He didn’t score a clutch goal to lift his team to a Memorial Cup victory.
He didn’t make the cut and become a member of Team Canada’s World Junior Championship team.
Heck, he hasn’t even skated in a Major Junior hockey game as of yet.
But what Saint Antoine, New Brunswick native Yanic Duplessis did in recent days is of monumental importance in the hockey world. The 17-year-old forward who was drafted by the Quebec Major Junior Hockey League’s Drumondville Voltigeurs in 2019 and hopes to be skating with the Volts this season came out as gay last week.
In more recent times, professional athletes-hockey players among them- have revealed their sexuality but often it’s after their spotlights of competition have faded on their career. The fear of stigmatization in a hockey culture that’s loath to accept and understand the rainbow of gender identies and sexualities and endangering their future in a sport they love played at the planet’s highest level can do that to a person.
Sadly and more often than not, sexualities-particularly those that don’t conform to the preconceived notions of the jockocracy are something to be suppressed, hidden away and masked in the patriarchal puck game. With his entire hockey career in front of him, Duplessis became a trailblazer when he came out as gay and his decision to reveal was met with support from a number of current and past professional hockey players, management and commentators.
“It was a struggle for me, and it shouldn’t be,” Duplessis told the CBC’s Quebec AM, later adding “it shouldn’t be a big deal.”
But it was a big deal. Duplessis told of anxiety attacks at school last season when he was starring for the Moncton Flyers of New Brunswick’s elite AAA league and he often would call his mother to pick him up early. Ultimately, playing the game he loves under the white hot lights that shine on the up-and-coming NHL prospects in the Canadian Hockey League and the macho culture that exudes from the dressing room into the heat of battle on the ice surface likely played a part in Duplessis’ coming out.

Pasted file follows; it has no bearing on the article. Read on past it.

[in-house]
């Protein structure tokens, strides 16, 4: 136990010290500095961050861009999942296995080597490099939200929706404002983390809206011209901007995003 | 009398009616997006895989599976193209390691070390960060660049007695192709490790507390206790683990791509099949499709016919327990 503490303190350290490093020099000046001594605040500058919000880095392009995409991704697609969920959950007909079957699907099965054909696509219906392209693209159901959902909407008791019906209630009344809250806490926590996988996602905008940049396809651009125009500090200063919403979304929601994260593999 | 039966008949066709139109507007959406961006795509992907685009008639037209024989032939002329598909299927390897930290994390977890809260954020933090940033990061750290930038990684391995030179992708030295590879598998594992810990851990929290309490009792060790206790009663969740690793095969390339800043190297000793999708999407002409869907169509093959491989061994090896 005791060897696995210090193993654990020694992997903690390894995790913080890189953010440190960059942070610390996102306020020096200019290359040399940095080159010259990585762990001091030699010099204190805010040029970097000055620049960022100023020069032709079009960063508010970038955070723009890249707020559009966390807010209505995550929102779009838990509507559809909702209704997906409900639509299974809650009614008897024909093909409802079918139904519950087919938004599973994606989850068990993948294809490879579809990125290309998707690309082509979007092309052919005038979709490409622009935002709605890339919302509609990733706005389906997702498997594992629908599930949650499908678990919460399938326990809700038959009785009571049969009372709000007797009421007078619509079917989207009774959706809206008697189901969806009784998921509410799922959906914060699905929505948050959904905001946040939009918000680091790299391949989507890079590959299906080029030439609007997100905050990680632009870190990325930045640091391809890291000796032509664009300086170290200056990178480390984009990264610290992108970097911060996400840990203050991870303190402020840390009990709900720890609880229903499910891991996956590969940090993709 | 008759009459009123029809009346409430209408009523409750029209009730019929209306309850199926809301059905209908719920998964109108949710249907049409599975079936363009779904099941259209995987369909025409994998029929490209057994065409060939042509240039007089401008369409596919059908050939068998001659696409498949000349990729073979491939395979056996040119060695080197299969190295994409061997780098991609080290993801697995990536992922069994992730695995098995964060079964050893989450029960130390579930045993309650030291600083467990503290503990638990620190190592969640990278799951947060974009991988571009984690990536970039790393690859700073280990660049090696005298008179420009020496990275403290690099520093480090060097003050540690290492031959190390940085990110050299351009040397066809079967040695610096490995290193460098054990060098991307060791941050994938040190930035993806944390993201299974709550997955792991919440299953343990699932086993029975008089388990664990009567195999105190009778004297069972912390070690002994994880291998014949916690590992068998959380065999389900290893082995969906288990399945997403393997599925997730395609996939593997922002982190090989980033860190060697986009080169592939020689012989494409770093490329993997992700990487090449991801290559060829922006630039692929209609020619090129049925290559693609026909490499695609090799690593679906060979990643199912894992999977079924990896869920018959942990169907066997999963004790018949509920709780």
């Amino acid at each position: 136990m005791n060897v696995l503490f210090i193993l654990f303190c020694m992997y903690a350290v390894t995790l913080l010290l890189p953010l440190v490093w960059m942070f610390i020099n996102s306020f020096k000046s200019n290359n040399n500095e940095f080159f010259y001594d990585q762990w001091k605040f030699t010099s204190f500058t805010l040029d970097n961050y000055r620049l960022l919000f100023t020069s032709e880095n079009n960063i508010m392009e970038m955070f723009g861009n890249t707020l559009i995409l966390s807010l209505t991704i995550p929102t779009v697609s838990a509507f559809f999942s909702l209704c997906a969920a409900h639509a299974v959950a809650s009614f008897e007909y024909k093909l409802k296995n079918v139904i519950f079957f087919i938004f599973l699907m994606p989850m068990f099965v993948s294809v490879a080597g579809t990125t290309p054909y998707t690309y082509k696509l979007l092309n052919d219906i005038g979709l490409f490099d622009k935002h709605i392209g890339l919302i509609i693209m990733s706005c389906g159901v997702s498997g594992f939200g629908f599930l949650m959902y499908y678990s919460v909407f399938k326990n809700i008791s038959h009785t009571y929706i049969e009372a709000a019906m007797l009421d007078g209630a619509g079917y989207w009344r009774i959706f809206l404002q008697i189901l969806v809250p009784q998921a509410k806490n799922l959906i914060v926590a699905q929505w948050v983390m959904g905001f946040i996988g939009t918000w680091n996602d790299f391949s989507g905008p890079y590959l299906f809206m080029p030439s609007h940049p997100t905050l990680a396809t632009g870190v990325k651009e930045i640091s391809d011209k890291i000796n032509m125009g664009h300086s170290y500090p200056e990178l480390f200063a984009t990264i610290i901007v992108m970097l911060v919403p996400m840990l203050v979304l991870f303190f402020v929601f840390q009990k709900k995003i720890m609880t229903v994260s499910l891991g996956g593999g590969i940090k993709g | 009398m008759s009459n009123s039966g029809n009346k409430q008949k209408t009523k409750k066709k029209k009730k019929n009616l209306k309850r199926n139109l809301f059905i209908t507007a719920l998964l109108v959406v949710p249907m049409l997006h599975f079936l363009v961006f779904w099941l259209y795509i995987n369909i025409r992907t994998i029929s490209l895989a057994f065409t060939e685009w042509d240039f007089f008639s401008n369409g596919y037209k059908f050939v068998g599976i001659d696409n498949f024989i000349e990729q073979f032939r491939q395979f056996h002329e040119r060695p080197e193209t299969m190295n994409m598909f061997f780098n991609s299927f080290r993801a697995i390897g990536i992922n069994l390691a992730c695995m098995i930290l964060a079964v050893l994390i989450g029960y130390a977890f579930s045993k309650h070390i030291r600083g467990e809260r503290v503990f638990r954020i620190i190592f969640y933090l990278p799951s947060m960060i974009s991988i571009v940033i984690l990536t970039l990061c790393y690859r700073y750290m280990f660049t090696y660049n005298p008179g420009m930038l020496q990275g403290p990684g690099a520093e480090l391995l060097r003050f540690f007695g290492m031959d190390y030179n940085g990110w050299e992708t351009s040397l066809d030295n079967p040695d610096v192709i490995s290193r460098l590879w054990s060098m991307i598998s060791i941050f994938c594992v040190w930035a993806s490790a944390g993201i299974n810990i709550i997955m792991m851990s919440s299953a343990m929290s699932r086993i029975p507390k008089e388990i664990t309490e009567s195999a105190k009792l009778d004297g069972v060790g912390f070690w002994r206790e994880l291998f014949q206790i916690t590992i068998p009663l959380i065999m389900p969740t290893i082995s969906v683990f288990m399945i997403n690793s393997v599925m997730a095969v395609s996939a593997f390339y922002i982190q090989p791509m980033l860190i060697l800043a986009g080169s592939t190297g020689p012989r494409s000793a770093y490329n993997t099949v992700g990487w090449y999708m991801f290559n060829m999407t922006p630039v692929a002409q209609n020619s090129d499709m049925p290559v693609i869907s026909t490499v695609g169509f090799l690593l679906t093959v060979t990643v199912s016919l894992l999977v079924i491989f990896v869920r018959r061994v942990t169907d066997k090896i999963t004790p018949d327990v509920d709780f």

We would never doubt the young man’s integrity but, sadly, part of the decision to make this announcement might have been Duplessis heading off potential bad press at the stigmatization pass if he has an inkling of the road that lies ahead.
Much can be said about the gradual transformation hockey has seen at the grassroots level and Hockey Canada is to be applauded for its gender identity training modules and seminars each member of a bench staff at all levels of the game must complete before being rostered to a team. These programs are making a difference at the local rinks.
But at the junior levels and higher all the way to the NHL, the mindset of being an alpha-male that is popular with the opposite sex, can shrug off any ill or injury and toss around slurs (racial, sexual, you name it) to rile an opponent is not only commonly practiced, in some people’s minds that behaviour is a prerequisite to getting a professional hockey contract. Typically, the cesspool that is social media not only allowed for Duplessis to see the positive reactions from former Montreal Canadiens Enrico Ciccone and Guillaume Latendresse but also the hurtful, juvenile comments from hockey fans across the world.
“The kid’s career is already over” and cracks about his team making Yanic shower after games and practices separately were among the more G-rated material we can report. Our hope is Yanic Duplessis goes on to wear the red and white for Canada. That any hate he encounters becomes fuel for his fire and all his hockey dreams are realized.
But even if the breaks in the cruel and unrelenting climb up the hockey ladder don’t go his way, he should take heart in the fact he’s shown tremendous courage in the ugly face of today’s elite hockey climate and his example will serve as an inspiration for many players in future hockey seasons.
That’s a darn good hockey legacy already having not yet played a CHL game.
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